History of Denmark between 1700 BC - 501 BC
The Bronze Age in Denmark covers the period 1700 - 500 BC. At the transition from the Neolithic period to the Bronze Age new connections were established between north and south. The new metal of bronze, which replaced stone and flint, was imported to Denmark from foreign areas of Europe. Weapons, tools and jewellery were now made of bronze and gold - metals which had to be obtained via the European connections.
Several burial mounds were built in the Early Bronze Age. In the burial mounds the elite of the time were buried, dressed in clothes woven from wool and with fine gifts of bronze. You can zoom in on the Egtved Girl and the man from Muldbjerg, who lie in their oak coffins, or read about the family from Borum Eshøj.
The domesticated horse was introduced to Denmark in the Bronze Age. Together with the sun and the ship it became a central element in the religion of the Bronze Age.
Reference: National Museum of Denmark
The Externsteine (Extern stones) is a distinctive sandstone rock formation located in the Teutoburg Forest, near the town of Horn-Bad Meinberg. The formation is a tor consisting of several tall, narrow columns of rock which rise abruptly from the surrounding wooded hills. Archaeological excavations have yielded some Upper Paleolithic stone tools dating to about 10,700 BC from 9,600 BC.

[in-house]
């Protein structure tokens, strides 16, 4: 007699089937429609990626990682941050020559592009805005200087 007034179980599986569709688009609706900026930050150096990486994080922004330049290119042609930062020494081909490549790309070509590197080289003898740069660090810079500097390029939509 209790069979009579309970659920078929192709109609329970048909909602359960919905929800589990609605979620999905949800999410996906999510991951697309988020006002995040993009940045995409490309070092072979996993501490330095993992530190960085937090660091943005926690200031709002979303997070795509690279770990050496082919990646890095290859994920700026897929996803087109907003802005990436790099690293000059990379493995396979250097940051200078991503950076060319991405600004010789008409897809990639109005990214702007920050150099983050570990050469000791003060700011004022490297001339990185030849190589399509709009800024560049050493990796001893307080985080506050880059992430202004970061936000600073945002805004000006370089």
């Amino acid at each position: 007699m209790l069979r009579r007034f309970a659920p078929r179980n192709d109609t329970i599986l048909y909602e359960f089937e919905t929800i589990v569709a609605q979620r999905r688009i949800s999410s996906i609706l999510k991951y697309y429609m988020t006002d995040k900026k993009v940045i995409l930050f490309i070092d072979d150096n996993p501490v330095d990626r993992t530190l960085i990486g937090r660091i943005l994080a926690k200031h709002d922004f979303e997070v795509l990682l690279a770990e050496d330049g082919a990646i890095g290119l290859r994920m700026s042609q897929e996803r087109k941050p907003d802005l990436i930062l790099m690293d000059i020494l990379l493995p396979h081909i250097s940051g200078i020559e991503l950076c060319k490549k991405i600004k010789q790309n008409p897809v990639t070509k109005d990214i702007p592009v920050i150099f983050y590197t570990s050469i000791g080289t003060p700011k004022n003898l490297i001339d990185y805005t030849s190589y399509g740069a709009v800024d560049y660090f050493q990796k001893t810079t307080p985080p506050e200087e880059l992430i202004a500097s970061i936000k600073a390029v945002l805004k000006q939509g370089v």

In a popular tradition going back to an idea proposed to Hermann Hamelmann in 1564, the Externsteine are identified as a sacred site of the pagan Saxons, and the location of the Irminsul (sacral pillar-like object in German paganism) idol reportedly destroyed by Charlemagne; there is however no archaeological evidence that would confirm the site's use during the relevant period.
The stones were used as the site of a hermitage in the Middle Ages, and by at least the high medieval period were the site of a Christian chapel. The Externsteine relief is a medieval depiction of the Descent from the Cross. It remains controversial whether the site was already used for Christian worship in the 8th to early 10th centuries.
The Externsteine gained prominence when Völkisch and nationalistic scholars took an interest in the late 19th and early 20th centuries. This interest peaked under the Nazi regime, when the Externsteine became a focus of nazi propaganda. Today, they remain a popular tourist destination and also continue to attract Neo-Pagans and Neo-Nazis.